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- "This is consistent with our previous report indicating that EtOH inhibits cellular signaling in a manner that is consistent with action very early in the TLR signaling pathway (Dai et al., 2005; Pruett et al., 2004a). However, it is important to note that EtOH also inhibits cellular signaling mediated through IL-1 and TNF receptors (Mandrekar et al., 2002). This indicates either that similar inhibition of these receptors at the membrane occurs or that EtOH acts by directly inhibiting NF-kB activation (the signaling end point evaluated in the study cited above). "
ABSTRACT: Ethanol (EtOH) suppresses cytokine responses induced through most Toll-like receptors (TLRs), but the mechanism of action is unclear. We recently found that acute EtOH alters lipopolysaccharide (LPS)-induced partitioning of CD14, a critical component of the LPS receptor complex, within lipid raft fractions in the macrophage-like cell line RAW264.7. Here we investigated the role of receptor clustering in alteration of the responses of cells to LPS caused by EtOH both in vitro and in vivo. The cellular distribution of CD14, TLR4, actin cytoskeleton, and tumor necrosis factor-alpha (TNF-alpha) were studied by confocal microscopy following exposure of cells to LPS with or without EtOH. TLR4 and CD14 were clustered into highly colocalized patches on the cell membrane accompanied by the reorganization of the actin cytoskeleton in some of the RAW264.7 cells as well as peritoneal cells following LPS treatment. Addition of EtOH reduced the number of cells that had LPS-induced receptor patches and in which this reorganization occurred. Cells on which CD14 and TLR4 formed clusters or caps had substantially higher levels of membrane-bound TNF-alpha compared with cells without clustering or capping of these molecules. Interference with the actin cytoskeleton by cytochalasin D suppressed the production of TNF-alpha and receptor clustering, as EtOH did. These data confirm our previous observations, suggest a novel mechanism of EtOH action that involves interference with receptor clustering, and indicate a potential role of actin filaments in the formation of receptor patches, subsequent activation of macrophages by LPS, and production of TNF-alpha.Alcoholism Clinical and Experimental Research 09/2006; 30(8):1436-44. DOI:10.1111/j.1530-0277.2006.00172.x · 3.31 Impact Factor
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- "The addition of LPS also stimulated CHO/ TLR2 cells (Fig. 2A) owing to the endogenous expression of TLR4 in CHO cells. These results suggested that CHO cells expressing TLRs and CD14 closely resemble TLR functions seen in monocytes, as previously reported by us, and others (Mandrekar et al., 2002; Triantafilou et al., 2002). Similar to monocytes (Fig. 1), alcohol inhibited TLR4-induced cell activation and did not affect TLR2- induced signaling in CHO cells (Fig. 2A). "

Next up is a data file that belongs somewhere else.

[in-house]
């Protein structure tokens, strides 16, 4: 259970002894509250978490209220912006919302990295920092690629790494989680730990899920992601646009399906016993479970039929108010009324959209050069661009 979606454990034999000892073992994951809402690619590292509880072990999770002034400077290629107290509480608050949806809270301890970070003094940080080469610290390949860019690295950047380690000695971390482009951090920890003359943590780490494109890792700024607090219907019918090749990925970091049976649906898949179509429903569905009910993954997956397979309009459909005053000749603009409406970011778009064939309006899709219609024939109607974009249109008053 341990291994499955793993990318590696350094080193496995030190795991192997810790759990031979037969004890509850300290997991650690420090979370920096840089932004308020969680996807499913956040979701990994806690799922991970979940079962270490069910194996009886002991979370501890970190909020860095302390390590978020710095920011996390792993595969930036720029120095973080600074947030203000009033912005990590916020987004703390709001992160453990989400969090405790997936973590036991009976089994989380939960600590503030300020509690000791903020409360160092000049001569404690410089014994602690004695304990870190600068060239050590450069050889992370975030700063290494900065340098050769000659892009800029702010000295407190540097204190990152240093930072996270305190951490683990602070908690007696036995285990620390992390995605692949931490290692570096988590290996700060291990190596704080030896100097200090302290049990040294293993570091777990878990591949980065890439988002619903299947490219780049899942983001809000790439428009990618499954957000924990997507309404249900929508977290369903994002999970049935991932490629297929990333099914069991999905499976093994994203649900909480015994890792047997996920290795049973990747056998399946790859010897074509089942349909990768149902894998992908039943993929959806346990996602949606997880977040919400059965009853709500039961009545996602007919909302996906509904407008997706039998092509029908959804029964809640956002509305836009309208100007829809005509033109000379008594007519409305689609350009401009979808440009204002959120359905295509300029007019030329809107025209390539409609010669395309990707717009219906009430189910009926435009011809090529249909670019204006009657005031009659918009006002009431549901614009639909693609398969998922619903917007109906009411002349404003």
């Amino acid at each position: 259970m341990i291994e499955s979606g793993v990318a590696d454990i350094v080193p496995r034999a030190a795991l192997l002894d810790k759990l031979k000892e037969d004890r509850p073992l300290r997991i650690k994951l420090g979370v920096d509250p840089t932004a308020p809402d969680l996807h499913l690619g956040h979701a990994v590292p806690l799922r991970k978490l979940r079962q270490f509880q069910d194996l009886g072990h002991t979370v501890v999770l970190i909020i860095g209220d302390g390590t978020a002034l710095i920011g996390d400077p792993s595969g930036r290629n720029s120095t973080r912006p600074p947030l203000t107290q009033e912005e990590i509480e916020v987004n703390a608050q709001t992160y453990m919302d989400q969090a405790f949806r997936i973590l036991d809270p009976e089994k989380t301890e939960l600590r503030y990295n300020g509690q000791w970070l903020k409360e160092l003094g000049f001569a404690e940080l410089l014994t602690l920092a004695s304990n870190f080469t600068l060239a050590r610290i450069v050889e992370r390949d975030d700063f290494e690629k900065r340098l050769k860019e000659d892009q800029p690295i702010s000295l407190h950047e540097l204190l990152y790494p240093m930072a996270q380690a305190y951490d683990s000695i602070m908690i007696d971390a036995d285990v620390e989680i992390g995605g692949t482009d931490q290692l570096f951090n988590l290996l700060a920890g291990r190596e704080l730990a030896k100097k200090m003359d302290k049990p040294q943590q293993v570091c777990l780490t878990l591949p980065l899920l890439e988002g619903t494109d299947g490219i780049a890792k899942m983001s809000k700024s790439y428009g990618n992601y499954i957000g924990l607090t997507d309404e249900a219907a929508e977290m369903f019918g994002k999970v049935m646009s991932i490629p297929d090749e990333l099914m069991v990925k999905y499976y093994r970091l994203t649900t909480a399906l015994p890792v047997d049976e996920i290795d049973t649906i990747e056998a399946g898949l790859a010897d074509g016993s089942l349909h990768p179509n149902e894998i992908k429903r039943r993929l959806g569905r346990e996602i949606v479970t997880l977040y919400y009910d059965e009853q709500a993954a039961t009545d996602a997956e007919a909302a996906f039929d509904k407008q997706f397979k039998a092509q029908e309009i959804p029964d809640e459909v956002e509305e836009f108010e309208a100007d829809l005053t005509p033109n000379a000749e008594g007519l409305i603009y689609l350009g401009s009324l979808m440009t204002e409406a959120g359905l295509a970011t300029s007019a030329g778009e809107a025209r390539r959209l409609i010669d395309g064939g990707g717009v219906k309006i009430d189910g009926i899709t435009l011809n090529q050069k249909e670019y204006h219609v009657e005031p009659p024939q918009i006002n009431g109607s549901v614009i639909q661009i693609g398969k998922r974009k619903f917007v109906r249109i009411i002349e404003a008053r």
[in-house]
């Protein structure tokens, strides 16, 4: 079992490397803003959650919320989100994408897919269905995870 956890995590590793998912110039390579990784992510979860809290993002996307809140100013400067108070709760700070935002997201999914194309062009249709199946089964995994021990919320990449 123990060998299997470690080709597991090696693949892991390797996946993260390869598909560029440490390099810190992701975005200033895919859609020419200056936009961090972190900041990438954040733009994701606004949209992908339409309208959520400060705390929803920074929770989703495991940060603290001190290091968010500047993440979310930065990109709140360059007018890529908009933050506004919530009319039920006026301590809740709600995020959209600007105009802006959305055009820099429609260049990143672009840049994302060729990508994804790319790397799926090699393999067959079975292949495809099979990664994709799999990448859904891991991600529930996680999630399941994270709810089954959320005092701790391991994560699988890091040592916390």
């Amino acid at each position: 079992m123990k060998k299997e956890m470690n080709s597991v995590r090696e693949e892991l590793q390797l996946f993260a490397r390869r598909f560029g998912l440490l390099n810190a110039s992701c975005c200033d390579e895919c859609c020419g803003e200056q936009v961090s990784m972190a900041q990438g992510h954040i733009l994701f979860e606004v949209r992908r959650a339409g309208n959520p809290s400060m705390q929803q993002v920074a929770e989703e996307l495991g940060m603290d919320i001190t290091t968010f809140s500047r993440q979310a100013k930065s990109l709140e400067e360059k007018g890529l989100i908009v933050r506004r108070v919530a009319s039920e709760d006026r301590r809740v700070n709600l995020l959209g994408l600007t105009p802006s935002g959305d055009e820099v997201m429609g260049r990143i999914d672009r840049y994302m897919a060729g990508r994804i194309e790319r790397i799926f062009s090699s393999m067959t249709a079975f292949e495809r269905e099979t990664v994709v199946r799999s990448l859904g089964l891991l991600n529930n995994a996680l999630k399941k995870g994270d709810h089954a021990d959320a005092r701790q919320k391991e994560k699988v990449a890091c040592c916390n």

ABSTRACT: Alcohol, a substance that is most frequently abused, suppresses innate immune responses to microbial pathogens. The host senses pathogens via Toll-like receptors (TLRs). Recent studies indicate that alcohol affects TLR signaling. Here, we hypothesized that acute alcohol treatment may interfere with early steps of membrane-associated TLR2 and TLR4 signaling at the level of lipid rafts. Human monocytes and Chinese hamster ovary (CHO) cells, transfected with human TLR2, TLR4, or CD14, were stimulated with peptidoglycan (PGN, TLR2 ligand) or lipopolysaccharide (LPS, TLR4 ligand) with or without alcohol (50 mM) and analyzed for cytokine production (enzyme-linked immunosorbent assay), nuclear factor-kappaB (NF-kappaB) activation (electrophoretic mobility shift assay), membrane fluidity (fluorescent pyrene eximer formation), and partition of cellular membrane into cholesterol-rich, detergent-resistant domains (DRMs; Western blot). We determined that both TLR2 and TLR4 were located outside the rafts; flotillin, a DRM marker, was resident in the rafts, while CD14 was equally distributed in and outside the rafts in a steady-state condition. PGN forced TLR2 to migrate into DRMs. Engagement of TLR4 and CD14 with LPS induced their migration into the rafts. Alcohol prevented TLR4 partitioning; however, it did not affect TLR2 migration into the rafts. Furthermore, alcohol downregulated TLR4-induced, but not TLR2-induced, NF-kappaB activation and cytokine production in monocytes. We found that alcohol increased membrane fluidity and depleted cellular cholesterol in CHO cells without affecting cell viability. These data demonstrate for the first time that alcohol disturbs TLR4 and CD14 association with lipid rafts. We propose that alcohol-induced effects on lipid rafts may contribute to modulation of TLR4-CD14-triggered early cellular responses.Alcoholism Clinical and Experimental Research 02/2006; 30(1):76-85. DOI:10.1111/j.1530-0277.2006.00003.x · 3.31 Impact Factor